Mitigating unwitting human support for these type cyberattacks would result in a substantial gain in cybersecurity safeguarding effectiveness of the average organization with relatively simple and low cost measures; user training.

Hospital administrators, physicians and other health care personnel are so focused on patient care that cyber security is not the first thing on their mind.

Another measure for increased mitigation of cyber risks requires an increased understanding of how an organization's enterprise works, the measured risk derived from connecting various and disparate technologies and data together, and the ability to effectively segment high value data from high risk technology. Most organizations have relatively limited up to the minute understanding of how their networks function regarding cyber risk; where critical data is in use, in transit and even stored.

Mr. Emerson indicated this must be mapped for non-technologist decision makers just as medical administration regularly reviews patients’ medical information to visualize problems or improvement in key areas.

These are simple and relatively modest costing mitigation strategies that every organization can afford, master, and become diligent in practicing; training users, granular understanding of risk, and segmenting high value data from higher risk environments. Mr. Emerson said, "I think that executives can greatly enhance their cyber safeguarding posture for very little expense. Even if it's something as simple as putting a reminder to employees in every email."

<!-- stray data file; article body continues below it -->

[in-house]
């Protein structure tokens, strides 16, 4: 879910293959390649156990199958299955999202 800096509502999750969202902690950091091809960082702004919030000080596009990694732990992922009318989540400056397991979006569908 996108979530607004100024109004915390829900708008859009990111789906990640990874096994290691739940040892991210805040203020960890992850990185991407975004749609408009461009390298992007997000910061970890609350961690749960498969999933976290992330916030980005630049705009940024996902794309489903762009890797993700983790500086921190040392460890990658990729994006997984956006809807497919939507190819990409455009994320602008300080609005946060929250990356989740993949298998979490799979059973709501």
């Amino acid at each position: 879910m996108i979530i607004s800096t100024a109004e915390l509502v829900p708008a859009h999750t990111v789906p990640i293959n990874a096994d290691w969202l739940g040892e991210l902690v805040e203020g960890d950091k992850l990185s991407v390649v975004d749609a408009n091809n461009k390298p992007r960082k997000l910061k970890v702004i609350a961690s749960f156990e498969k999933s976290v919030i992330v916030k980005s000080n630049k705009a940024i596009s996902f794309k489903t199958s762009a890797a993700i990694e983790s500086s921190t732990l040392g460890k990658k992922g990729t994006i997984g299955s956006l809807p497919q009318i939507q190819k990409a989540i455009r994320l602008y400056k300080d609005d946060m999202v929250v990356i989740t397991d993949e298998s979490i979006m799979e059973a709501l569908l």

Understanding the risk technology poses to your data is a crucial step needed to eliminate that risk. But you cannot just assess and relax, you must do it constantly; monitor, assess, and adjust continuously.

"What you cannot see or understand can hurt you," Gastroenterologist Rajiv Sharma, MD, says. "That's why it would be prudent to have security and cybersecurity education a part of employee orientation."

Addressing cybersecurity can be prioritized and done in descending risk based segments. By tackling the biggest risks a healthcare facility has in their network first, an organization's security situation can gradually improve over time, until it is eliminates most of the risk posed to an organization.

Although daunting at first glance, securing healthcare facilities is not an insurmountable or an extravagant task, and it's generally less expensive to tackle before an attack happens then after an attack happens.

This is a strong push at the Capitol Hill with regards to cybersecurity in the healthcare industry as evident by Social Security Number Removal Initiative, Mr. Emerson says.

MACRA requires insurers to remove Social Security Numbers from Medicare cards. By removing the SSN, providers can protect private healthcare and financial information and federal healthcare benefits and service payments.

"Cyber awareness is the key for us to protect ourselves in future," Mr. Emerson says.

For queries and guidance call Dr. Sharma at 812-250-6662.